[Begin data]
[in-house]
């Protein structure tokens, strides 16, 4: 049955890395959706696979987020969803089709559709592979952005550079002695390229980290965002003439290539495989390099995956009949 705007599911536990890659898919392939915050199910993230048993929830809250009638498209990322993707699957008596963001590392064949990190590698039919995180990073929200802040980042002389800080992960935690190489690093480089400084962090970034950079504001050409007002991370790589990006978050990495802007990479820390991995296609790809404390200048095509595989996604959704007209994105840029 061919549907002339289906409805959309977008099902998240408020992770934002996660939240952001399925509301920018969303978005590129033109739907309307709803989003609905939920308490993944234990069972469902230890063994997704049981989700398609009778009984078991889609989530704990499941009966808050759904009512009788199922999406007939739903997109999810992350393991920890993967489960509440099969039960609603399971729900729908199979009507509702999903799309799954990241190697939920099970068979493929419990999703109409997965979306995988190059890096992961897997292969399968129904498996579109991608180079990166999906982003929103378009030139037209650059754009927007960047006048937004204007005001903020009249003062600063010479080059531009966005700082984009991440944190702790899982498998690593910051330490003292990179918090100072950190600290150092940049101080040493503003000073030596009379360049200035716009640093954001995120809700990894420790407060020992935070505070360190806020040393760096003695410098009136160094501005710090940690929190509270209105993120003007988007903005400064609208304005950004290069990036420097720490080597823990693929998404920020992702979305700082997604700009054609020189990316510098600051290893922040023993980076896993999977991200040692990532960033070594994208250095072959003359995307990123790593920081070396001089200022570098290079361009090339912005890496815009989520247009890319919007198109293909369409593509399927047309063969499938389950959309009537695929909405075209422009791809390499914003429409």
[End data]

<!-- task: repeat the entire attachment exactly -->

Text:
[in-house]
């Protein structure tokens, strides 16, 4: 049955890395959706696979987020969803089709559709592979952005550079002695390229980290965002003439290539495989390099995956009949 705007599911536990890659898919392939915050199910993230048993929830809250009638498209990322993707699957008596963001590392064949990190590698039919995180990073929200802040980042002389800080992960935690190489690093480089400084962090970034950079504001050409007002991370790589990006978050990495802007990479820390991995296609790809404390200048095509595989996604959704007209994105840029 061919549907002339289906409805959309977008099902998240408020992770934002996660939240952001399925509301920018969303978005590129033109739907309307709803989003609905939920308490993944234990069972469902230890063994997704049981989700398609009778009984078991889609989530704990499941009966808050759904009512009788199922999406007939739903997109999810992350393991920890993967489960509440099969039960609603399971729900729908199979009507509702999903799309799954990241190697939920099970068979493929419990999703109409997965979306995988190059890096992961897997292969399968129904498996579109991608180079990166999906982003929103378009030139037209650059754009927007960047006048937004204007005001903020009249003062600063010479080059531009966005700082984009991440944190702790899982498998690593910051330490003292990179918090100072950190600290150092940049101080040493503003000073030596009379360049200035716009640093954001995120809700990894420790407060020992935070505070360190806020040393760096003695410098009136160094501005710090940690929190509270209105993120003007988007903005400064609208304005950004290069990036420097720490080597823990693929998404920020992702979305700082997604700009054609020189990316510098600051290893922040023993980076896993999977991200040692990532960033070594994208250095072959003359995307990123790593920081070396001089200022570098290079361009090339912005890496815009989520247009890319919007198109293909369409593509399927047309063969499938389950959309009537695929909405075209422009791809390499914003429409």